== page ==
What kind of side effects are possible with hair transplant surgery?

Hair transplantation is a safe procedure that is performed thousands of times per year under local anesthesia and minimal sedation.  This eliminates the risk posed by general anesthesia required for many other cosmetic procedures (rhinoplasty, rhytidectomy, etc). The procedure itself has over a 90% success rate (very high). However, it is a surgical procedure with some risk, so this is a topic I discuss with every potential hair transplant candidate. I break up the risks into the following categories:

General Surgical Risk: Any surgical procedure with trauma to the skin will result in some form of scarring, including the risk of hypertrophic or keloid scar formation; bleeding; sensation loss or change that may be permanent; adverse effects associated with local anesthetic administration, including major systemic side effects like cardiac arrest or neurological impairment; infection. These are all <1% risks, but must be discussed.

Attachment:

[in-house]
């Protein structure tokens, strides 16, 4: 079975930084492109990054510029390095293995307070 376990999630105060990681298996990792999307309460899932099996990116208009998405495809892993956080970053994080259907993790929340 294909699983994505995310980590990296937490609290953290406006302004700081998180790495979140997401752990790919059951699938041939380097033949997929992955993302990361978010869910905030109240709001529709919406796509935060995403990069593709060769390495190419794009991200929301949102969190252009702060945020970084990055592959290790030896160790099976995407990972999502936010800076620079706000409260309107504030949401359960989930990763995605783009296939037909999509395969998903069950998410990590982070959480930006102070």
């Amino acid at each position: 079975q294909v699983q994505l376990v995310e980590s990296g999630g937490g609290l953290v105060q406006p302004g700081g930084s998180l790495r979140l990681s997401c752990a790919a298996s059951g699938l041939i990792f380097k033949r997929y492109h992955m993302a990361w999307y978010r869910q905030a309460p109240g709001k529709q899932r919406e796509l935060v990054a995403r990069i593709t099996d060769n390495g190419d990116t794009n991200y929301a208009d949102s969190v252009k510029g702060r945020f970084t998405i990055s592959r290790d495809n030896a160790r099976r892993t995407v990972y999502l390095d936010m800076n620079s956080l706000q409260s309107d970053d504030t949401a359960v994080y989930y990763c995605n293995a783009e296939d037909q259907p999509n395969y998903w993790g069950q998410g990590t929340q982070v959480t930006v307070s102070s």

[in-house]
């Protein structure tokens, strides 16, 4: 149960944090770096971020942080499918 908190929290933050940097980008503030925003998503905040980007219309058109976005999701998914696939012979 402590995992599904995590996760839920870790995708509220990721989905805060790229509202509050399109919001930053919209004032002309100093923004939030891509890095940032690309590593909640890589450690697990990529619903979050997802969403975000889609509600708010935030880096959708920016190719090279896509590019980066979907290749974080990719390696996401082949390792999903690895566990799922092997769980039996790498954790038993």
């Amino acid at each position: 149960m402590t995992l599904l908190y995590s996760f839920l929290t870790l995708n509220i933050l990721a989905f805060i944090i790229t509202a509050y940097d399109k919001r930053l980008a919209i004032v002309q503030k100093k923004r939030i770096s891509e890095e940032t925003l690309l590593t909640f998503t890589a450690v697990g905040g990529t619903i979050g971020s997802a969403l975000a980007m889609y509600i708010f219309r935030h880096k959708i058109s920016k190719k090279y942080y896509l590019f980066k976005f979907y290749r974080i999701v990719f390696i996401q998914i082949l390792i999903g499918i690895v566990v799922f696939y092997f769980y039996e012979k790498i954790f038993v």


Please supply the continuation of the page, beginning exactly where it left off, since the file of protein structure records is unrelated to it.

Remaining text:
Hair Transplant Risks

Short Term (first 3 weeks): Crusting, bleeding, oozing, infection, shock loss, transplanted hair loss

Long Term: There is a possibility that the implanted grafts fail (hair follicle death), leading to poor cosmetic outcome due to patchy or lack of hair growth, an unnatural appearance, including an unnatural hairline. This may result in the need for subsequent hair transplant procedures to correct. Scarring of the donor area, regardless of technique used (FUT or FUE), will lead to evidence of the procedure if you ever decide to shave your head. Failure to continue maintenance medical therapy may lead to further hair loss surrounding the area of transplanted hair leading to an unnatural appearance. Telogen effluvium, or shock loss, can occur following transplantation, where untouched hair falls out. This is a temporary condition with regrowth expected within 6 months, however, in rare situations, this may lead to permanent thinning of the region.


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